In this qualitative cross-case study, we examine the role of familial habitus in providing early access to navigational capital and opportunities predictive of STEM success. Interviews with 18 students with non-apparent disabilities at a large, four-year research university in New England showed that parents and family played a key role in multiple dimensions of student experiences with disability. We organized the findings around three themes about family: (a) family’s framing of disability and academic ability; (b) family support of STEM interests; and (c) family as STEM role models. We extend these findings to highlight the importance of family more broadly, supporting research that indicates the critical role that parental involvement plays in the development of STEM aspirations and success.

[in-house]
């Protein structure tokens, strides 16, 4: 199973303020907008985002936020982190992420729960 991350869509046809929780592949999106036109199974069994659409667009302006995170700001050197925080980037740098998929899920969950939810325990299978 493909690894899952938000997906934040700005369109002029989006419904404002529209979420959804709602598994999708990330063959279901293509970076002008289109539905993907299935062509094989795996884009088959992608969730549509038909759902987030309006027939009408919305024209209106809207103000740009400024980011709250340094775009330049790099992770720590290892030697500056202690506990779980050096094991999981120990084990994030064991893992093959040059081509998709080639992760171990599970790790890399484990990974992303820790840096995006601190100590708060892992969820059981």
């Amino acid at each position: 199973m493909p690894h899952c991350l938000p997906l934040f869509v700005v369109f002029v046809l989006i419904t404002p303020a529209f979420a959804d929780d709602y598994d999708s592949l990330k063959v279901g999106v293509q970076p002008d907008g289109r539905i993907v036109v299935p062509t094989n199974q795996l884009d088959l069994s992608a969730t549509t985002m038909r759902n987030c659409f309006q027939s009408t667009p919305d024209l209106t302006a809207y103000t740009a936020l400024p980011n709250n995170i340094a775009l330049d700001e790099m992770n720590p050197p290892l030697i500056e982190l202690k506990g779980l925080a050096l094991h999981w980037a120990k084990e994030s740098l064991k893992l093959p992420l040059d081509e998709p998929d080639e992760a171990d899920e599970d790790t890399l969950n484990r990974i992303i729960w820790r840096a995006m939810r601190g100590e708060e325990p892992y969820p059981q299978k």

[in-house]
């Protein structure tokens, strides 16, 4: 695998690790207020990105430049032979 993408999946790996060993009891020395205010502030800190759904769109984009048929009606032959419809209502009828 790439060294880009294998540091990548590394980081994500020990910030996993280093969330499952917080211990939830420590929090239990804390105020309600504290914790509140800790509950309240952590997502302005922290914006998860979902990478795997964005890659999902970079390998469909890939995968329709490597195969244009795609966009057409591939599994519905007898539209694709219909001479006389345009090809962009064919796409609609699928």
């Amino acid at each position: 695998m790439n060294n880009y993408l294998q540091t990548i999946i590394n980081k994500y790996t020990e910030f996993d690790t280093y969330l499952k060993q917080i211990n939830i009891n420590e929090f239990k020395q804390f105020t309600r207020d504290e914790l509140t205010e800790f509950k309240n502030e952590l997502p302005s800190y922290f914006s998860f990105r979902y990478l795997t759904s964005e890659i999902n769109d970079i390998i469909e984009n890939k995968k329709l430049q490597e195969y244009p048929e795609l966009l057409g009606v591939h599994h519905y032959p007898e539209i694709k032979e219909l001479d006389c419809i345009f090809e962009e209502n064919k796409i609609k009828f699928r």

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Copyright (c) 2022 Rachel Friedensen, Alexandra Lauterbach, Chrystal George Mwangi, Ezekiel Kimball